Before watching “Risk and Reward” here on the west coast, I’d seen just enough in social media to have tissues at the ready.
I didn’t expect that what I’d really need was my husband’s punching bag!
Yes, I was moved by the struggle to save Persephone, a baby with multiple birth defects. But I was far more aggravated by Dr. Han, the hospital’s new chief of surgery. I’m trying to decide if I should congratulate Daniel Dae Kim for playing a character more immediately unlikeable than either Drs. Melendez or Andrews had been. Or should I pray he makes a hasty exit? Maybe like Dr. Romano’s on ER?
Yeah, he really pissed me off.
“One of those.”
Aaron classifies Han as “one of those” when Shaun tells him Han insists on music in the OR. We’ve certainly seen many examples of surgery with a soundtrack in movies and TV before. Marvel’s Dr. Strange comes to mind. But here on The Good Doctor, the music feels as jarring to the viewer as it is to Shaun. It throws Shaun off-kilter. The other doctors also seem unsettled, both by the change in the usual atmosphere and by their new boss’ attitude when he subjects the residents to a pop quiz in the midst of surgery.
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Lim — who had been a candidate for Han’s job — rightly calls him out for that quizzing. She also calls him out for laying into Shaun about his talk with Persephone’s parents. Granted, Shaun put his foot in it with that discussion. His bedside manner still has a long way to go. Han thinks Shaun will never be able to learn. He complains that Shaun’s been given chances “all in the name of diversity and inclusion.”
Talk about a HUGE red flag in a manager!
Han then tells Lim he looks forward to being proven wrong. But he never gives Shaun that chance. Han just wants Shaun away from patients, and transfers him to pathology. Han tells Shaun he can do excellent work as a diagnostician.
The only thing proven is that Han is a liar.
Here We Go Again?
We’ve been down this road before with Shaun. He’s been misjudged and underestimated because of his autism before. So, besides a really nasty attitude, what’s new about this happening with Dr. Han?
To be honest, not much. But perhaps that’s the point. I can only speak as the mom of one person with ASD. I can’t say my son’s experience is universal. But I know that whenever he moves from one situation to another, he has to prove himself all over again. It happened as he progressed from elementary to middle school, then on to high school and now to college. He’s always proving his capabilities.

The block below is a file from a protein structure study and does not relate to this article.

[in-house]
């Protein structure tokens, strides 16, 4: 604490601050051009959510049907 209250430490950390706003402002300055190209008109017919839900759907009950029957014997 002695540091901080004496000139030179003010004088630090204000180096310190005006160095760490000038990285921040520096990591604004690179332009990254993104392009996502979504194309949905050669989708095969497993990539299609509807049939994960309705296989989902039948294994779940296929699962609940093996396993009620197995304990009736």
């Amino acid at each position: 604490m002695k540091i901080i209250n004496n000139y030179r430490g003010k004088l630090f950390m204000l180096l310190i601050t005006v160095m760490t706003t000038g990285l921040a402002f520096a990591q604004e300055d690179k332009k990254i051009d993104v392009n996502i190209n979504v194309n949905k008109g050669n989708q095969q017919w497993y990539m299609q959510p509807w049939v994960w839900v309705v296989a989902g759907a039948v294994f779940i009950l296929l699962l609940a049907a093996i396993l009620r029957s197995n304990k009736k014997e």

But then again — isn’t that reality for all of us? When we move into new jobs, or there’s a new boss? We have to prove ourselves to this new person or in this new role. It’s a challenge with or without autism.
- Another of Han’s not-so-endearing traits: Money talks. He pulls Melendez off a planned procedure to run tests on a wealthy semi-hypochondriac. This is NOT a job for a surgeon, but Han’s trying to put on a show. “You know what’s great about rich patients?” he asks Melendez. “They allow us to treat poor patients.”
- Han’s wealthy friend ends up having a possibly benign tumor. It can only be removed and tested via risky surgery, leaving him with a permanent limp. Is it too mean of me to say I hope Mr. Moneybags winds up suing the hospital, and Han takes the fall?
- I give Han credit for one thing: He recognizes it when Morgan starts sucking up to him. While I was disappointed to see her backslide to the old Morgan, I liked the way he shut her down.
- I also have to mention Aaron’s story. For most of the episode we see him in chemo, where another patient keeps trying to engage him. Aaron initially wants no part of it, being a grumpy old bear who wants to suffer in silence. He changes his mind after Shaun notes better outcomes for patients who join support groups. It gives me some hope that Aaron will recover.
The Good Doctor airs Monday nights at 10/9 Central on ABC.